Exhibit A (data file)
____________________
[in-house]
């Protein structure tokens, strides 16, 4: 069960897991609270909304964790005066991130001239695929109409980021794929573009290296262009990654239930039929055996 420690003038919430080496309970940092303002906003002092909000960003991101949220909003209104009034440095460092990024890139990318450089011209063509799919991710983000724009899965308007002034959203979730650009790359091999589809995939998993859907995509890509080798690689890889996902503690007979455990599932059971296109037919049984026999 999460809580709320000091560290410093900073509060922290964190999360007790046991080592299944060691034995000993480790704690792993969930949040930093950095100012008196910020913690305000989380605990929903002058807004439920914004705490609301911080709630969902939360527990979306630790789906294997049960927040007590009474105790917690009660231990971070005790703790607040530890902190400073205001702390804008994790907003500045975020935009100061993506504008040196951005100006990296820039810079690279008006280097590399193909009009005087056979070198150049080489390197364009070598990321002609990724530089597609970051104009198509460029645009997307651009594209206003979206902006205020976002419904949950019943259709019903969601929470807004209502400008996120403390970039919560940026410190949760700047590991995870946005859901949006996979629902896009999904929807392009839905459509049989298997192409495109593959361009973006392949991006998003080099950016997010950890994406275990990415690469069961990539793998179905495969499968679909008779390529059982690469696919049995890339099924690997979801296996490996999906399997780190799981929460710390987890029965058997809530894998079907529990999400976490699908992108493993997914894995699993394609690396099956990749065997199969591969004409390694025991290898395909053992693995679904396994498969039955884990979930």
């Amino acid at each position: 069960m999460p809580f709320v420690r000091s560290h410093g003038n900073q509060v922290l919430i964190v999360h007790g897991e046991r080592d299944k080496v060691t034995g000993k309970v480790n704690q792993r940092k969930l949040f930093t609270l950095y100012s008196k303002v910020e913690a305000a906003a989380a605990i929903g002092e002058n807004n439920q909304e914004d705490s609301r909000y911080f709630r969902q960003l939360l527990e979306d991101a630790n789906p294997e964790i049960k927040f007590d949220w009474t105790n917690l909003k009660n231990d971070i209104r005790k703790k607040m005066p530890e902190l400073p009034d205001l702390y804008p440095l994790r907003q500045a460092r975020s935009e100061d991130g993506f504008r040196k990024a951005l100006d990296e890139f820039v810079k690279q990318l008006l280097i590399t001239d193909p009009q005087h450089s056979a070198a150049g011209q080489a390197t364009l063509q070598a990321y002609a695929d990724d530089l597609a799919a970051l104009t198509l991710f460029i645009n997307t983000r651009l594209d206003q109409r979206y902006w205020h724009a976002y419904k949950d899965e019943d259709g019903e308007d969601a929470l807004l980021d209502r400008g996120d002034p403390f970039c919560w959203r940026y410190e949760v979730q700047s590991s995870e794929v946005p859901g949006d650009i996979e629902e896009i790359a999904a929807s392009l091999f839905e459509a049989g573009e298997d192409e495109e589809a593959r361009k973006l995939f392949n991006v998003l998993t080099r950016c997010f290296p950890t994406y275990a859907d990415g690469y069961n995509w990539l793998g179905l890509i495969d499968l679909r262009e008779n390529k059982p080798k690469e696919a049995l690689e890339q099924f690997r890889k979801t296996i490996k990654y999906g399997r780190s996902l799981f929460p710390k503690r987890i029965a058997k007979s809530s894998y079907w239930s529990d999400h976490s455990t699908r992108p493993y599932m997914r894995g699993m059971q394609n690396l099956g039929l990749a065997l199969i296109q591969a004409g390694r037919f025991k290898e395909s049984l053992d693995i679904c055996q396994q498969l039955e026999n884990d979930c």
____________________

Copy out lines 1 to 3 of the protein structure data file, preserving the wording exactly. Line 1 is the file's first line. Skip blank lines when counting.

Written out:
[in-house]
């Protein structure tokens, strides 16, 4: 069960897991609270909304964790005066991130001239695929109409980021794929573009290296262009990654239930039929055996 420690003038919430080496309970940092303002906003002092909000960003991101949220909003209104009034440095460092990024890139990318450089011209063509799919991710983000724009899965308007002034959203979730650009790359091999589809995939998993859907995509890509080798690689890889996902503690007979455990599932059971296109037919049984026999 999460809580709320000091560290410093900073509060922290964190999360007790046991080592299944060691034995000993480790704690792993969930949040930093950095100012008196910020913690305000989380605990929903002058807004439920914004705490609301911080709630969902939360527990979306630790789906294997049960927040007590009474105790917690009660231990971070005790703790607040530890902190400073205001702390804008994790907003500045975020935009100061993506504008040196951005100006990296820039810079690279008006280097590399193909009009005087056979070198150049080489390197364009070598990321002609990724530089597609970051104009198509460029645009997307651009594209206003979206902006205020976002419904949950019943259709019903969601929470807004209502400008996120403390970039919560940026410190949760700047590991995870946005859901949006996979629902896009999904929807392009839905459509049989298997192409495109593959361009973006392949991006998003080099950016997010950890994406275990990415690469069961990539793998179905495969499968679909008779390529059982690469696919049995890339099924690997979801296996490996999906399997780190799981929460710390987890029965058997809530894998079907529990999400976490699908992108493993997914894995699993394609690396099956990749065997199969591969004409390694025991290898395909053992693995679904396994498969039955884990979930």
């Amino acid at each position: 069960m999460p809580f709320v420690r000091s560290h410093g003038n900073q509060v922290l919430i964190v999360h007790g897991e046991r080592d299944k080496v060691t034995g000993k309970v480790n704690q792993r940092k969930l949040f930093t609270l950095y100012s008196k303002v910020e913690a305000a906003a989380a605990i929903g002092e002058n807004n439920q909304e914004d705490s609301r909000y911080f709630r969902q960003l939360l527990e979306d991101a630790n789906p294997e964790i049960k927040f007590d949220w009474t105790n917690l909003k009660n231990d971070i209104r005790k703790k607040m005066p530890e902190l400073p009034d205001l702390y804008p440095l994790r907003q500045a460092r975020s935009e100061d991130g993506f504008r040196k990024a951005l100006d990296e890139f820039v810079k690279q990318l008006l280097i590399t001239d193909p009009q005087h450089s056979a070198a150049g011209q080489a390197t364009l063509q070598a990321y002609a695929d990724d530089l597609a799919a970051l104009t198509l991710f460029i645009n997307t983000r651009l594209d206003q109409r979206y902006w205020h724009a976002y419904k949950d899965e019943d259709g019903e308007d969601a929470l807004l980021d209502r400008g996120d002034p403390f970039c919560w959203r940026y410190e949760v979730q700047s590991s995870e794929v946005p859901g949006d650009i996979e629902e896009i790359a999904a929807s392009l091999f839905e459509a049989g573009e298997d192409e495109e589809a593959r361009k973006l995939f392949n991006v998003l998993t080099r950016c997010f290296p950890t994406y275990a859907d990415g690469y069961n995509w990539l793998g179905l890509i495969d499968l679909r262009e008779n390529k059982p080798k690469e696919a049995l690689e890339q099924f690997r890889k979801t296996i490996k990654y999906g399997r780190s996902l799981f929460p710390k503690r987890i029965a058997k007979s809530s894998y079907w239930s529990d999400h976490s455990t699908r992108p493993y599932m997914r894995g699993m059971q394609n690396l099956g039929l990749a065997l199969i296109q591969a004409g390694r037919f025991k290898e395909s049984l053992d693995i679904c055996q396994q498969l039955e026999n884990d979930c």